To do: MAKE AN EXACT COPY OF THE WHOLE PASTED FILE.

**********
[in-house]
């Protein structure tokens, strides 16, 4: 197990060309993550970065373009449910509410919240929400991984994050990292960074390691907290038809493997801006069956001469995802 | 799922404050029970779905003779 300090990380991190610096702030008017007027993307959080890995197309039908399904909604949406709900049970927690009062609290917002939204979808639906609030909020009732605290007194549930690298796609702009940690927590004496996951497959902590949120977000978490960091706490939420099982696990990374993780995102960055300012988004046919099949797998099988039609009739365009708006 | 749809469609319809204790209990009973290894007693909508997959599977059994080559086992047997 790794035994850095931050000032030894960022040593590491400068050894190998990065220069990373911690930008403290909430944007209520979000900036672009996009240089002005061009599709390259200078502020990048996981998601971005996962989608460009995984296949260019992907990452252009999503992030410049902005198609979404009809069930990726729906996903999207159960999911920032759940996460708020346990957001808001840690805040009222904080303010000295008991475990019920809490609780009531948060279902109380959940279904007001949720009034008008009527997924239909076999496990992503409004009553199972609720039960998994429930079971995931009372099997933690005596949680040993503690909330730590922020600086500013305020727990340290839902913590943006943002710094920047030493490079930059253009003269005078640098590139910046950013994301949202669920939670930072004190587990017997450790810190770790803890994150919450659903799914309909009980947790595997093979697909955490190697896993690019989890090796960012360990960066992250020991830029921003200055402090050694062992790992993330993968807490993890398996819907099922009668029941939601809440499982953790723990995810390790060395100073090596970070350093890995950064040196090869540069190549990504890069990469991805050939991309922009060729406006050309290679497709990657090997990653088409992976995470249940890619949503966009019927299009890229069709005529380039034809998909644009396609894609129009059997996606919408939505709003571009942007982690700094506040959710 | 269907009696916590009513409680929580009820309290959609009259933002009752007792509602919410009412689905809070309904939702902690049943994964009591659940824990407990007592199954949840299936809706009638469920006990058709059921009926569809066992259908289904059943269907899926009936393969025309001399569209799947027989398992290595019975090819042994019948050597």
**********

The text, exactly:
[in-house]
């Protein structure tokens, strides 16, 4: 197990060309993550970065373009449910509410919240929400991984994050990292960074390691907290038809493997801006069956001469995802 | 799922404050029970779905003779 300090990380991190610096702030008017007027993307959080890995197309039908399904909604949406709900049970927690009062609290917002939204979808639906609030909020009732605290007194549930690298796609702009940690927590004496996951497959902590949120977000978490960091706490939420099982696990990374993780995102960055300012988004046919099949797998099988039609009739365009708006 | 749809469609319809204790209990009973290894007693909508997959599977059994080559086992047997 790794035994850095931050000032030894960022040593590491400068050894190998990065220069990373911690930008403290909430944007209520979000900036672009996009240089002005061009599709390259200078502020990048996981998601971005996962989608460009995984296949260019992907990452252009999503992030410049902005198609979404009809069930990726729906996903999207159960999911920032759940996460708020346990957001808001840690805040009222904080303010000295008991475990019920809490609780009531948060279902109380959940279904007001949720009034008008009527997924239909076999496990992503409004009553199972609720039960998994429930079971995931009372099997933690005596949680040993503690909330730590922020600086500013305020727990340290839902913590943006943002710094920047030493490079930059253009003269005078640098590139910046950013994301949202669920939670930072004190587990017997450790810190770790803890994150919450659903799914309909009980947790595997093979697909955490190697896993690019989890090796960012360990960066992250020991830029921003200055402090050694062992790992993330993968807490993890398996819907099922009668029941939601809440499982953790723990995810390790060395100073090596970070350093890995950064040196090869540069190549990504890069990469991805050939991309922009060729406006050309290679497709990657090997990653088409992976995470249940890619949503966009019927299009890229069709005529380039034809998909644009396609894609129009059997996606919408939505709003571009942007982690700094506040959710 | 269907009696916590009513409680929580009820309290959609009259933002009752007792509602919410009412689905809070309904939702902690049943994964009591659940824990407990007592199954949840299936809706009638469920006990058709059921009926569809066992259908289904059943269907899926009936393969025309001399569209799947027989398992290595019975090819042994019948050597």